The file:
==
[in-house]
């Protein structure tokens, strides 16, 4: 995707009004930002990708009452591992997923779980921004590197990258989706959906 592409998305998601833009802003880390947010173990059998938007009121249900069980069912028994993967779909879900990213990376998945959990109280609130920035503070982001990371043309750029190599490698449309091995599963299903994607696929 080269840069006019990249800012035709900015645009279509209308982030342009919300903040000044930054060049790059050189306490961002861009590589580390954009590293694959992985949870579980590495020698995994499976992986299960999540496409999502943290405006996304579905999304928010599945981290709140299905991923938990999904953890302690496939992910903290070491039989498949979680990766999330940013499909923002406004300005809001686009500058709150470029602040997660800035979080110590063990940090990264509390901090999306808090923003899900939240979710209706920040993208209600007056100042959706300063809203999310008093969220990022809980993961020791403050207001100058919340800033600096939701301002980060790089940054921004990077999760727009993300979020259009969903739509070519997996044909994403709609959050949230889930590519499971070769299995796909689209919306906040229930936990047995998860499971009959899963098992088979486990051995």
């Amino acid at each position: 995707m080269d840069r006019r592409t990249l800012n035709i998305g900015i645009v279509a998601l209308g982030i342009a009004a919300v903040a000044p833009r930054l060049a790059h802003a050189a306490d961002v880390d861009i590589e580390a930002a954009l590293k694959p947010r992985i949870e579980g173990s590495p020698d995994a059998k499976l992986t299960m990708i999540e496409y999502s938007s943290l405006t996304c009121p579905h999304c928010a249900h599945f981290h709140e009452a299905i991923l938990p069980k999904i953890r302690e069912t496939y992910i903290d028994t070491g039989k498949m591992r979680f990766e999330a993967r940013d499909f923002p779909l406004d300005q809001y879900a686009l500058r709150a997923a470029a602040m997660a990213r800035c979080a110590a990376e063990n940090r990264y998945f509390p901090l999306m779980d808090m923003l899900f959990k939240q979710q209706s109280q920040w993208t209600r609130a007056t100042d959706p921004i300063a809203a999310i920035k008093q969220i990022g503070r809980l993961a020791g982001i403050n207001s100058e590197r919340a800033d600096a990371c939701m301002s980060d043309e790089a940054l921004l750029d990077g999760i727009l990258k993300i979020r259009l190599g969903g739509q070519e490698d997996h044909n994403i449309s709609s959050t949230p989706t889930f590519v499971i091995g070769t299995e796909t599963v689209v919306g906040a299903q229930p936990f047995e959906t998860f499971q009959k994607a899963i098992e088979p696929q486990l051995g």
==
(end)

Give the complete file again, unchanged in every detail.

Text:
[in-house]
């Protein structure tokens, strides 16, 4: 995707009004930002990708009452591992997923779980921004590197990258989706959906 592409998305998601833009802003880390947010173990059998938007009121249900069980069912028994993967779909879900990213990376998945959990109280609130920035503070982001990371043309750029190599490698449309091995599963299903994607696929 080269840069006019990249800012035709900015645009279509209308982030342009919300903040000044930054060049790059050189306490961002861009590589580390954009590293694959992985949870579980590495020698995994499976992986299960999540496409999502943290405006996304579905999304928010599945981290709140299905991923938990999904953890302690496939992910903290070491039989498949979680990766999330940013499909923002406004300005809001686009500058709150470029602040997660800035979080110590063990940090990264509390901090999306808090923003899900939240979710209706920040993208209600007056100042959706300063809203999310008093969220990022809980993961020791403050207001100058919340800033600096939701301002980060790089940054921004990077999760727009993300979020259009969903739509070519997996044909994403709609959050949230889930590519499971070769299995796909689209919306906040229930936990047995998860499971009959899963098992088979486990051995």
């Amino acid at each position: 995707m080269d840069r006019r592409t990249l800012n035709i998305g900015i645009v279509a998601l209308g982030i342009a009004a919300v903040a000044p833009r930054l060049a790059h802003a050189a306490d961002v880390d861009i590589e580390a930002a954009l590293k694959p947010r992985i949870e579980g173990s590495p020698d995994a059998k499976l992986t299960m990708i999540e496409y999502s938007s943290l405006t996304c009121p579905h999304c928010a249900h599945f981290h709140e009452a299905i991923l938990p069980k999904i953890r302690e069912t496939y992910i903290d028994t070491g039989k498949m591992r979680f990766e999330a993967r940013d499909f923002p779909l406004d300005q809001y879900a686009l500058r709150a997923a470029a602040m997660a990213r800035c979080a110590a990376e063990n940090r990264y998945f509390p901090l999306m779980d808090m923003l899900f959990k939240q979710q209706s109280q920040w993208t209600r609130a007056t100042d959706p921004i300063a809203a999310i920035k008093q969220i990022g503070r809980l993961a020791g982001i403050n207001s100058e590197r919340a800033d600096a990371c939701m301002s980060d043309e790089a940054l921004l750029d990077g999760i727009l990258k993300i979020r259009l190599g969903g739509q070519e490698d997996h044909n994403i449309s709609s959050t949230p989706t889930f590519v499971i091995g070769t299995e796909t599963v689209v919306g906040a299903q229930p936990f047995e959906t998860f499971q009959k994607a899963i098992e088979p696929q486990l051995g």